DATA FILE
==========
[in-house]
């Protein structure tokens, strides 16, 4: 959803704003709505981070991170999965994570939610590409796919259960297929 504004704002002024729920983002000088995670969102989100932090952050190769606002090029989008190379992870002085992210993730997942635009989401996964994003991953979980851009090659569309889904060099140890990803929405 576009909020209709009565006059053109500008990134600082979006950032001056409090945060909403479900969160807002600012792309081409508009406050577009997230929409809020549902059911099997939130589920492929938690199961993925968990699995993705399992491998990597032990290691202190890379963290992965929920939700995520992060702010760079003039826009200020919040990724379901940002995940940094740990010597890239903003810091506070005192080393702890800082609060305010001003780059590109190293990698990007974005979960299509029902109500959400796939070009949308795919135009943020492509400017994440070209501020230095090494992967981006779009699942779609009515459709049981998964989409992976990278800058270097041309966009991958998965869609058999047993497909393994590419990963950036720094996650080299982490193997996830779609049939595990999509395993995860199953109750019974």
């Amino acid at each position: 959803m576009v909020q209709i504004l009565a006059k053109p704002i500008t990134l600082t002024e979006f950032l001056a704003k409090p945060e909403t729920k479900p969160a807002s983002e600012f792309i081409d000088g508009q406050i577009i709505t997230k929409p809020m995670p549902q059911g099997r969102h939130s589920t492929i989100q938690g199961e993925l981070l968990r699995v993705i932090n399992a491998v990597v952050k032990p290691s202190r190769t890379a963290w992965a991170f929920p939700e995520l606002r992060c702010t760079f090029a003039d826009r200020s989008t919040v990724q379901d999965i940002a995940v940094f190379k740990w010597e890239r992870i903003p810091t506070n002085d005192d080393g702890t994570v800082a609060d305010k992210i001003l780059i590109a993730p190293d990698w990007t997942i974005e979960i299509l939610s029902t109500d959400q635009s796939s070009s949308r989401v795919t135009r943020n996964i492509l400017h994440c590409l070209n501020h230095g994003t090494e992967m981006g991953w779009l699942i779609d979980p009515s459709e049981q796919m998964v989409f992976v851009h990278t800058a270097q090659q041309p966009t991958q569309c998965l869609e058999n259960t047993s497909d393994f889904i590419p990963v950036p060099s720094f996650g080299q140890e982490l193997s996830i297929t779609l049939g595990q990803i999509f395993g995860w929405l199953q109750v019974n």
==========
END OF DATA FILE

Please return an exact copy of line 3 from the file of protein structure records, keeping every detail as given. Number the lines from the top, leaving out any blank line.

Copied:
């Amino acid at each position: 959803m576009v909020q209709i504004l009565a006059k053109p704002i500008t990134l600082t002024e979006f950032l001056a704003k409090p945060e909403t729920k479900p969160a807002s983002e600012f792309i081409d000088g508009q406050i577009i709505t997230k929409p809020m995670p549902q059911g099997r969102h939130s589920t492929i989100q938690g199961e993925l981070l968990r699995v993705i932090n399992a491998v990597v952050k032990p290691s202190r190769t890379a963290w992965a991170f929920p939700e995520l606002r992060c702010t760079f090029a003039d826009r200020s989008t919040v990724q379901d999965i940002a995940v940094f190379k740990w010597e890239r992870i903003p810091t506070n002085d005192d080393g702890t994570v800082a609060d305010k992210i001003l780059i590109a993730p190293d990698w990007t997942i974005e979960i299509l939610s029902t109500d959400q635009s796939s070009s949308r989401v795919t135009r943020n996964i492509l400017h994440c590409l070209n501020h230095g994003t090494e992967m981006g991953w779009l699942i779609d979980p009515s459709e049981q796919m998964v989409f992976v851009h990278t800058a270097q090659q041309p966009t991958q569309c998965l869609e058999n259960t047993s497909d393994f889904i590419p990963v950036p060099s720094f996650g080299q140890e982490l193997s996830i297929t779609l049939g595990q990803i999509f395993g995860w929405l199953q109750v019974n």